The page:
Rosenberg demonstrates the extraordinary ability to reveal a nation's history through an anecdotal tale of one of its citizens. She begins with these individuals to show you the end product _ then retraces the steps of Latin America's dark, recent history to show you how a nightmare became real. Rosenberg not only tells the story of the downtrodden and displaced, but also the story of the "victors," or the elites. It would be difficult to sympathize with anyone responsible for the murder and torture that has plagued Latin America this century, yet Rosenberg reveals the fears of the persecutors, valid or not, with the same perception with which she portrays the persecuted. In addition to nightmarish governmental indifference and inhumanity from all sides, Rosenberg sums up each country's recent history in a brief and concise two or three pages. As a student of, and journalist in, Latin America, "Children of Cain" remains my most worn and dog-eared reference book. I see the faces Tina painted everywhere I go. Neophytes who yearn for a basic understanding of Latin America and seasoned scholars alike will come away with a better understanding of these national histories that seem so foreign. Reading "Children of Cain" will put everything you read afterward into context.
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11 of 11 people found the following review helpful By A Customer on March 1, 1999
Format: Paperback
This is the best book on Latin America I've ever read--it is extremely accessible for people who know nothing about Latin America, and for those who do, it is a major contribution to our understanding of the region. Rosenberg's vinnettes and explanations of the violence seemingly endemic to Latin America are brilliantly written and compelling. She captures the essense of the countries she writes about, and deftly explains their histories so that we understand the reasons for the violence. We can no longer just hear about the violence plaging Latin America and see it as irrational, wondering where it came from. Wonderful portraits of the perpetrators of violence, marking Rosenberg as different from the throngs of writers--journalists and others--who have focused on the victims of violence, on the corpses and grewsome stories. More attention needs to be given to the perpetrators and also those who live with such violence, who watch it and become numb to it, including ourselves. A major contribution to Latin American studies and the study of violence.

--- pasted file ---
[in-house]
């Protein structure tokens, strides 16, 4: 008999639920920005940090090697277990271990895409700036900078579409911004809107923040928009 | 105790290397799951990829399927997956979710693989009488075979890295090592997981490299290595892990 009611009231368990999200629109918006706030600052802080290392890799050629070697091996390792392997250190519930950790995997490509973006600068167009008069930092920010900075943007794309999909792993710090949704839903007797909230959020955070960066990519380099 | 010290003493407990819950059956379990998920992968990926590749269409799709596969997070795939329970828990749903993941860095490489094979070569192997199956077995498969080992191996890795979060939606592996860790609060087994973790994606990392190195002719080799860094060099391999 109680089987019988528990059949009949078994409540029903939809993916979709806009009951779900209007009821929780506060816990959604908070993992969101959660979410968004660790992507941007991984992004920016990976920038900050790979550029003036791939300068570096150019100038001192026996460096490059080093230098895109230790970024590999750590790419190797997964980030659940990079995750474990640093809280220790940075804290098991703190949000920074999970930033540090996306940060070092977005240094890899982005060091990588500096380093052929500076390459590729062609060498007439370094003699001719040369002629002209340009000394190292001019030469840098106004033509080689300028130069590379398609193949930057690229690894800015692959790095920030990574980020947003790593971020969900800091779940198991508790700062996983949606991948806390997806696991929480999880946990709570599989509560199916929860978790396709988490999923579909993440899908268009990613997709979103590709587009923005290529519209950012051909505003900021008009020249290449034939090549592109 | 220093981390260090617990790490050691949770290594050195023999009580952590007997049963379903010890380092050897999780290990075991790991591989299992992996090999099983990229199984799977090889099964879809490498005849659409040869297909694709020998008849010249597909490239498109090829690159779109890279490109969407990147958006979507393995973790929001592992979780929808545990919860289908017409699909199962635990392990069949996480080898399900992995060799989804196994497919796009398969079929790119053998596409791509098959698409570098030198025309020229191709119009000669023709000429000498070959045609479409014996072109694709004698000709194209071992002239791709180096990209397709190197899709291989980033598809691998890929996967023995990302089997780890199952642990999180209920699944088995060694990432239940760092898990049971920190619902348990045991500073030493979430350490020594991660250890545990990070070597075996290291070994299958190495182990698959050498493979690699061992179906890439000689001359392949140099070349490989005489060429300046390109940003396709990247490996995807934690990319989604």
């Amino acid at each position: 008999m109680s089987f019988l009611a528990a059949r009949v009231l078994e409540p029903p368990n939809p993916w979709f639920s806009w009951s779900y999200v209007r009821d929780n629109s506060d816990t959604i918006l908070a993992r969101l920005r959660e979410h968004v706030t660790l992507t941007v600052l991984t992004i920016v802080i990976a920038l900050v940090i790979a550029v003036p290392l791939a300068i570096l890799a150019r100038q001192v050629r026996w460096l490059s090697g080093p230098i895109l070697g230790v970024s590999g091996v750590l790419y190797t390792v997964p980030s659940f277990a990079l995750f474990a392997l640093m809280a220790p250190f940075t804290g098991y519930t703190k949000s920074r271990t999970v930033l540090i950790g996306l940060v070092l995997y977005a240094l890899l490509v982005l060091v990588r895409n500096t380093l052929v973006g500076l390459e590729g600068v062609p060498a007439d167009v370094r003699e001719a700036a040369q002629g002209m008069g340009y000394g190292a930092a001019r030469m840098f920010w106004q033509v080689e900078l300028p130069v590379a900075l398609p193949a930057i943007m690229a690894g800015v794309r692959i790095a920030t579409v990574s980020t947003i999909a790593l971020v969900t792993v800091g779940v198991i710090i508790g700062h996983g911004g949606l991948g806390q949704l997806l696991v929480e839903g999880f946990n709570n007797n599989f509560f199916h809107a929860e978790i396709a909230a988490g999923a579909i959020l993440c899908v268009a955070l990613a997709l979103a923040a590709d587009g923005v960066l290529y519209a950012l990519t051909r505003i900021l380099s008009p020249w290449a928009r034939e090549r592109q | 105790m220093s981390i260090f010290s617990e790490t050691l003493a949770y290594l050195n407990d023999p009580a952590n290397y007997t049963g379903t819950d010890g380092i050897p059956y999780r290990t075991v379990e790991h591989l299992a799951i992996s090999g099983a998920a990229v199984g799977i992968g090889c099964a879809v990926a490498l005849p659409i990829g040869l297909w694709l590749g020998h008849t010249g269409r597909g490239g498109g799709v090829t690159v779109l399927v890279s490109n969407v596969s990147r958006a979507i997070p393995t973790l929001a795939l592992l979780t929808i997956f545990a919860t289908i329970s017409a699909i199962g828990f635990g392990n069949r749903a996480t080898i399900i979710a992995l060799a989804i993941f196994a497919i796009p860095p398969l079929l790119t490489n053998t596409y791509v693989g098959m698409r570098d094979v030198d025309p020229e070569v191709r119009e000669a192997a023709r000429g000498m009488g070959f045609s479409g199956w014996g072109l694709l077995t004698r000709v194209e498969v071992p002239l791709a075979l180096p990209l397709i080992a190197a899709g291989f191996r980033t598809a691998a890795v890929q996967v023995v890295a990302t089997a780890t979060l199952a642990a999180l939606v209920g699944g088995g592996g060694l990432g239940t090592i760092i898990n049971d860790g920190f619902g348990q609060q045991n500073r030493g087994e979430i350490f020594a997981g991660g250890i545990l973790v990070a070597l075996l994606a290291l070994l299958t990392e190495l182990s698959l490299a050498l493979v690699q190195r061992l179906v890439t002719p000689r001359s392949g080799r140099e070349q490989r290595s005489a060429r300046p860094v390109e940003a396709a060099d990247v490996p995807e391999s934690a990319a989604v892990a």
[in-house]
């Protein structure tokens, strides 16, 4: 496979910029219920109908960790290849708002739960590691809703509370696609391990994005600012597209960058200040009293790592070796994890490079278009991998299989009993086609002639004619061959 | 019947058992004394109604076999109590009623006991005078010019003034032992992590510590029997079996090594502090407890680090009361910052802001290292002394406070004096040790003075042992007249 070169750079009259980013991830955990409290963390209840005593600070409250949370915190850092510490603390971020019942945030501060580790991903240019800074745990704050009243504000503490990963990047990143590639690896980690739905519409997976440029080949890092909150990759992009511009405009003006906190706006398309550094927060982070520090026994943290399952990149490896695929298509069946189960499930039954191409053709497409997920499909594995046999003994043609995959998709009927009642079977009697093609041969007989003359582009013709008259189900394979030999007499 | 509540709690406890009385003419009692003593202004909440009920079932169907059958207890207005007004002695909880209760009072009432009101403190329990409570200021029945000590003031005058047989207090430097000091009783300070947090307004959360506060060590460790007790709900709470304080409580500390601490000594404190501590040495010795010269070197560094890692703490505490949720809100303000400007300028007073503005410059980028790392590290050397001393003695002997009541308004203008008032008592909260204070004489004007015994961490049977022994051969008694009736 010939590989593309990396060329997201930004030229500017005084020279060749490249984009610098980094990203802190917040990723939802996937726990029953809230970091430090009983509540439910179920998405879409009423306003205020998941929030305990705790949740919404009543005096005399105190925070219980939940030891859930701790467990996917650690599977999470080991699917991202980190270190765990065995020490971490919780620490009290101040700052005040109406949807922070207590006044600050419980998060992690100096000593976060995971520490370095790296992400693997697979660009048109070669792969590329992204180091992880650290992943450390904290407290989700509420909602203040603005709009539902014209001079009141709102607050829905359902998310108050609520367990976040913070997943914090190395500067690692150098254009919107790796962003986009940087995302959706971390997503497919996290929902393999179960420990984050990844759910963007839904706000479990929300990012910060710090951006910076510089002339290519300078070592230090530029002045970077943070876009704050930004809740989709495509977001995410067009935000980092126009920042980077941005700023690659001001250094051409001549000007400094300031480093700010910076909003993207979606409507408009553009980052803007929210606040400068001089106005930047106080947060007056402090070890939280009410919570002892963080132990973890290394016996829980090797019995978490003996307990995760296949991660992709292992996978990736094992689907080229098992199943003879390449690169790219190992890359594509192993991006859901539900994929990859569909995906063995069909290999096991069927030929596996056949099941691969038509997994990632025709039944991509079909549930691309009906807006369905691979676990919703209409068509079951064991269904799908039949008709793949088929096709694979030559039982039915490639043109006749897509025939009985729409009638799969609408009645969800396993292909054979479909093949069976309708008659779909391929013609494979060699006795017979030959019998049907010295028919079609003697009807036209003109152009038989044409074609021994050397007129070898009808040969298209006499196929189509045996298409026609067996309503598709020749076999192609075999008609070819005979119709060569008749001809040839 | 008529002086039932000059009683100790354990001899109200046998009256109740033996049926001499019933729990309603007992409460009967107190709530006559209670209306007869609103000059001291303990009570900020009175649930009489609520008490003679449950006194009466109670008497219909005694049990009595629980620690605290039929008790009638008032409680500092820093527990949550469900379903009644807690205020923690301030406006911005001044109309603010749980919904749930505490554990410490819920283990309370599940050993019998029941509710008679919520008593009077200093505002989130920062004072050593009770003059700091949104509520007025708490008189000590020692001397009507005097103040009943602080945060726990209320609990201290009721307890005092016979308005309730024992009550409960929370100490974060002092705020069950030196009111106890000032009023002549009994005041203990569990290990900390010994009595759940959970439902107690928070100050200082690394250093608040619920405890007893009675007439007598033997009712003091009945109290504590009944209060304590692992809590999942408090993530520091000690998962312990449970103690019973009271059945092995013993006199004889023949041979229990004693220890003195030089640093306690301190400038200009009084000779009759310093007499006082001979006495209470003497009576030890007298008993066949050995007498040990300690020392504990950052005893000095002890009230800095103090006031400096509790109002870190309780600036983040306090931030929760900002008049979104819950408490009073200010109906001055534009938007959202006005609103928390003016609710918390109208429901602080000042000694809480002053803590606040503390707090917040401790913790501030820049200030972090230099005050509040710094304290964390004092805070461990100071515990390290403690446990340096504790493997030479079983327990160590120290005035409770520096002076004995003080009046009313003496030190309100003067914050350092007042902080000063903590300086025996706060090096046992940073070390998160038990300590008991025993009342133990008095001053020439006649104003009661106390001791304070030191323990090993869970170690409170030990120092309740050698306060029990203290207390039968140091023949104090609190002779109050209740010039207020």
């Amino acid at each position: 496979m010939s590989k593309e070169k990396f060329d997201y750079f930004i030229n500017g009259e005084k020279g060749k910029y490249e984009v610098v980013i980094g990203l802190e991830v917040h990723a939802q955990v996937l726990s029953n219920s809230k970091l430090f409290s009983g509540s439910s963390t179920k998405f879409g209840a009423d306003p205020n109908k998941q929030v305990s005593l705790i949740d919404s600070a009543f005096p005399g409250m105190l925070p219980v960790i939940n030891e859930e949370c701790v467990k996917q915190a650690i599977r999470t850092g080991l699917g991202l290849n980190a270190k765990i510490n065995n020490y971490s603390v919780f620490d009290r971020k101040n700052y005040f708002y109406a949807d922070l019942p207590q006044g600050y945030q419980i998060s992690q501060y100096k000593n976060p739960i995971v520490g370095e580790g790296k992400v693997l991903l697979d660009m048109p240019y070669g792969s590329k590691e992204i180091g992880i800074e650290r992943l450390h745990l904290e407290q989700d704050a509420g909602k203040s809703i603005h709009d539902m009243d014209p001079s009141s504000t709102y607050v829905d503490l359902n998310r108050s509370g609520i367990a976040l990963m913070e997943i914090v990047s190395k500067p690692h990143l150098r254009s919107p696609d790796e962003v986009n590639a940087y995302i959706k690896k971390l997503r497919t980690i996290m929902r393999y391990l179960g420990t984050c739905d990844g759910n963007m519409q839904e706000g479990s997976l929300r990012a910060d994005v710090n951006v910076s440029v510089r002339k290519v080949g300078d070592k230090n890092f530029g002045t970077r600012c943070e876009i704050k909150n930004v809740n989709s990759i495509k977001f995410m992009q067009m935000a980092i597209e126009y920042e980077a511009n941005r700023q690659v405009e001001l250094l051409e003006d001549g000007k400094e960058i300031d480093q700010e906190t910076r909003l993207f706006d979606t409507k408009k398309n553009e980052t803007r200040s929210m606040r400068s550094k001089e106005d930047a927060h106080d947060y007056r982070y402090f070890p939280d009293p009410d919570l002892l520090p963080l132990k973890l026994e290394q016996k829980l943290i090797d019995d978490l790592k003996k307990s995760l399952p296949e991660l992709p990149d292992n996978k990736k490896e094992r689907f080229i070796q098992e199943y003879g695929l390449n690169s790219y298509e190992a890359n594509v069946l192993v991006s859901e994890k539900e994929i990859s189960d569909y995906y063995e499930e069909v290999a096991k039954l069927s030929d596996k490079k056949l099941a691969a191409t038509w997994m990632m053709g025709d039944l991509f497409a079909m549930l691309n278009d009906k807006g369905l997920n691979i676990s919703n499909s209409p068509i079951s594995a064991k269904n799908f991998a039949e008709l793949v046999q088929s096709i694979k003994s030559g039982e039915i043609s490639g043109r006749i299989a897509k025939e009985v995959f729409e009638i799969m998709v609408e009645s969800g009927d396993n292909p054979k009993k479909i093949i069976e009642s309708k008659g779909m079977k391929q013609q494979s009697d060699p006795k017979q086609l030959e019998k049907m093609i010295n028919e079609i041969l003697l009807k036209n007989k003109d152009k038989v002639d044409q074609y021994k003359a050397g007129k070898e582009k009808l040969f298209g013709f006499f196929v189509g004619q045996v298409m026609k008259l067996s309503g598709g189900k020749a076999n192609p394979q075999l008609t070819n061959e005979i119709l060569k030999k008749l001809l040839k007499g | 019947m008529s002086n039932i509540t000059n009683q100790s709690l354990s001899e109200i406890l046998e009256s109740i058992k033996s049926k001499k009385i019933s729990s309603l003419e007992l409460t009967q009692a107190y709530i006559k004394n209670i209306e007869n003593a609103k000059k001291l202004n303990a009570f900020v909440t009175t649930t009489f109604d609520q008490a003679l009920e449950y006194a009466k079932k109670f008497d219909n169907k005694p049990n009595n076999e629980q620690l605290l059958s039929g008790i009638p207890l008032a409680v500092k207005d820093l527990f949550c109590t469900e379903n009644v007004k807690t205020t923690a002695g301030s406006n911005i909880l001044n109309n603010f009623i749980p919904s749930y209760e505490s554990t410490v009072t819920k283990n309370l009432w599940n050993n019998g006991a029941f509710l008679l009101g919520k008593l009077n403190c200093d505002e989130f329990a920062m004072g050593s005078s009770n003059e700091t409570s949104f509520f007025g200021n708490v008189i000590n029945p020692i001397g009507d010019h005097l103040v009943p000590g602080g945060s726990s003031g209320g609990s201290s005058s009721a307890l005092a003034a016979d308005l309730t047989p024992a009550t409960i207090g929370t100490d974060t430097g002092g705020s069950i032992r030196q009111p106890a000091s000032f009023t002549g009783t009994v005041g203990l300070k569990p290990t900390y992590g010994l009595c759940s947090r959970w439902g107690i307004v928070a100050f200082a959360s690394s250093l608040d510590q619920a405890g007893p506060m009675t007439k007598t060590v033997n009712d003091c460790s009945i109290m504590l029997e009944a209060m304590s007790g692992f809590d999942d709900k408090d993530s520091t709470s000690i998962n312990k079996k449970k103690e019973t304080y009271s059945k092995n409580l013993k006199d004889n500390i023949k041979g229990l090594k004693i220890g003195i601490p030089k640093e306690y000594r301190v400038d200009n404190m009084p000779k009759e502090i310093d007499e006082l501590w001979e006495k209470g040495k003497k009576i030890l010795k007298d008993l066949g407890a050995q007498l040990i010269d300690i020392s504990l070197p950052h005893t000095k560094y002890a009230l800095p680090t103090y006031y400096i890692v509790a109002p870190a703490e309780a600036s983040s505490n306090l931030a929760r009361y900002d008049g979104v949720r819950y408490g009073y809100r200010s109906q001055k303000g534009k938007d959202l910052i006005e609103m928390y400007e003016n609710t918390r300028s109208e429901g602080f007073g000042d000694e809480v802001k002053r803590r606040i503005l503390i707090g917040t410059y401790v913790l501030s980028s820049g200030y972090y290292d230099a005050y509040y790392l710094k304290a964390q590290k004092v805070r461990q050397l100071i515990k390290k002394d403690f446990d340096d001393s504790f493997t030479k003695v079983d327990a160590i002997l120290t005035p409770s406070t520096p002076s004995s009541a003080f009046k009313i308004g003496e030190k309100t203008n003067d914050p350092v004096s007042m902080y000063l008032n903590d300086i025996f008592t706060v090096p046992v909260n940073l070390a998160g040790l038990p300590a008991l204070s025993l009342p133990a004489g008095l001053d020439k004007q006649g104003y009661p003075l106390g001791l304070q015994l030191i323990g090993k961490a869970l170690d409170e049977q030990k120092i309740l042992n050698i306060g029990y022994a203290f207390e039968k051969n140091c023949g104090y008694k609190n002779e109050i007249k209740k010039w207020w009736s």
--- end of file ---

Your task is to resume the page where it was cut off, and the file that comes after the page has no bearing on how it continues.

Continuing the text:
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10 of 10 people found the following review helpful By "wldavenport" on December 30, 2000
Format: Paperback
Not only has Ms. Rosenburg done a spectacular gob in writing an extremely readable book, she provides her audience vivid decriptions using a very personal approach that employs the use of specific people, their experiences and dilemmas. She also provides her audience with the neccessary historical and enviromental (social, politial and economic) information to put these personal and organizational accouts into the cotexts neccessary for reader to truely appriecate the psychology of the forces driving these extaordinary historical events.